October 13th, 2015

You’ve just been promoted, and you’re feeling pretty good. All of your efforts putting in long hours and going the extra mile have really paid off, and now you are exactly where you want to be. So what’s next? Here’s how you tips for handling your new managerial position:

Don’t Get Power Hungry.
Now that you’re in charge, it would be easy to abuse your powers and start making big decisions or bossing people around. This isn’t the best strategy to adopt, however; especially if you want to maintain the relationships you have developed with your colleagues. Ease into your new position and responsibilities by making small changes gradually. If you make too many big changes too quickly, you may alarm your colleagues and make them feel as if they made a bad decision.

Start Slow with Colleagues.
Your colleagues you previously worked with in a more egalitarian capacity might feel strange about you in your new managerial capacity. If it turns out that you are in charge of them or are assigning their duties, start slow with how much you are asking them to do. You want to establish the rapport and trust as you would if you were their equal, so you need to spend the time doing that. Once they see that you’re the same person with an elevated level of responsibility, they will be more likely to respect you in your new role.

Delegate Whenever Possible.
It will take you a little while to get used to the increase in responsibility and duties. However, you will still need to do a good job from the second you are promoted so your superiors and colleagues can trust in you and your abilities. The best way in which you can handle your increased load of responsibility is to delegate whenever appropriate. This will help you get the job done faster and ensure that you are getting everything done that needs to get done.

Check in With Superiors.
Unless you’ve been promoted to the top of the top, you likely will have superiors that you report to. When you are promoted to your new position, it’s a good idea for you to sit down with them and discuss your role so that you aren’t stepping on their toes. This will also show them that you are being proactive about any potential issues and are taking your job very seriously.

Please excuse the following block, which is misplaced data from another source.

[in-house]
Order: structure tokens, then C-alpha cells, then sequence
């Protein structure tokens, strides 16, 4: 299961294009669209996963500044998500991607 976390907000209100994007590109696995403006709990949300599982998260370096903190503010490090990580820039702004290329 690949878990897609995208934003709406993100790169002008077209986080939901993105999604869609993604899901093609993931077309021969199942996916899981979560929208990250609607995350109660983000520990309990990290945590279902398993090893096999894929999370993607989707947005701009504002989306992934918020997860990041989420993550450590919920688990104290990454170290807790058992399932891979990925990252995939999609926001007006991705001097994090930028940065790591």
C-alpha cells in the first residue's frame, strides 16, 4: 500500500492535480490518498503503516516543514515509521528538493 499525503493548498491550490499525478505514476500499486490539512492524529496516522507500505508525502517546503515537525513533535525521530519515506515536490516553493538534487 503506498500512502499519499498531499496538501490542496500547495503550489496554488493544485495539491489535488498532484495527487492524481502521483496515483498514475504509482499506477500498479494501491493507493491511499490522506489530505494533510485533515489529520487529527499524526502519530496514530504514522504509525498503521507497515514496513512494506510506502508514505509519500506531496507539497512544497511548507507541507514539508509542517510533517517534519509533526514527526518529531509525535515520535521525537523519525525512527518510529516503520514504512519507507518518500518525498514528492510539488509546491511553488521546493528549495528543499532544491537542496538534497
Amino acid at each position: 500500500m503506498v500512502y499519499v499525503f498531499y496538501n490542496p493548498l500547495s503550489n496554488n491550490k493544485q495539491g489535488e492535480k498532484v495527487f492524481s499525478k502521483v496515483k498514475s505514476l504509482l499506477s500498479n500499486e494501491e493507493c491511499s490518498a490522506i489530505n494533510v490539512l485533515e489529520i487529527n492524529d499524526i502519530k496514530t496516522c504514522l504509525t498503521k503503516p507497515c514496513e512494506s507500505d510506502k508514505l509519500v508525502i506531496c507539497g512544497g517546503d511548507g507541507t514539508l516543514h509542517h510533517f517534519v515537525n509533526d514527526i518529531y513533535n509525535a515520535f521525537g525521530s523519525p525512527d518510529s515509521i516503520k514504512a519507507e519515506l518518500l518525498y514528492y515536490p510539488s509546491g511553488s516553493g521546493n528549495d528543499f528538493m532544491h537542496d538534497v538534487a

If you want to work for a company that prioritizes employee promotion and internal growth, contact Olympic Staffing. We are well-informed about company cultures and policies and will be able to match you up with a company that will promote you to a managerial position with hard work.

 

Prioritizing Employee Relations

October 6th, 2015

Your employees are the backbone of your entire business. If they don’t work well together, you can rest assured that your company will encounter a lot of turbulence on a regular task or project that should have normally been easy. As the employer, it’s your job to make sure that your employees are relating well with one another and working in harmony. Here’s how to prioritize employee relations:

Schedule Company Outings.

If your employees are only interacting with one another in a work environment, it will be hard for them to develop that camaraderie that is needed in order to bring the business relationship to the next level. As a company owner, you want your employees to ultimately trust each other. The best way to develop this sense of trust is to take your employees out of the work environment to have some fun. If you schedule company outings regularly to aid these efforts, you will soon find that your employees have the confidence to trust and rely on each other much quicker than if they were simply working together.

Encourage Team Collaboration.

If you want to prioritize employee relations, you will need to create an environment that fosters collaboration as opposed to competition. Though a little competition can be healthy in terms of your business’s output, too much of it can be bad and deconstructive to your company’s growth. The best way you can do this is to assign your employees tasks that can’t be done without the help of another co-worker. This will encourage them to seek the outside help with the commonality of a shared goal that can unite them.

Allow Open Lunch Breaks.

Some employers require that their employees take lunch breaks at certain times or in certain places. If you want to foster an environment in which your employees are happy and relating well with one another, this is not a good strategy. By allowing your employees to choose when and where they have their lunch breaks – within reason, of course -you are giving them yet another opportunity to take them together and further that professional relationship.

If you are seeking employees who will have an easy time relating with one another, contact Olympic Staffing. We know what to look for in terms of finding employees who are easy-going, motivated, and helpful. We will be able to help you build the team of employees you have envisioned from the beginning of your business’s conceptualization.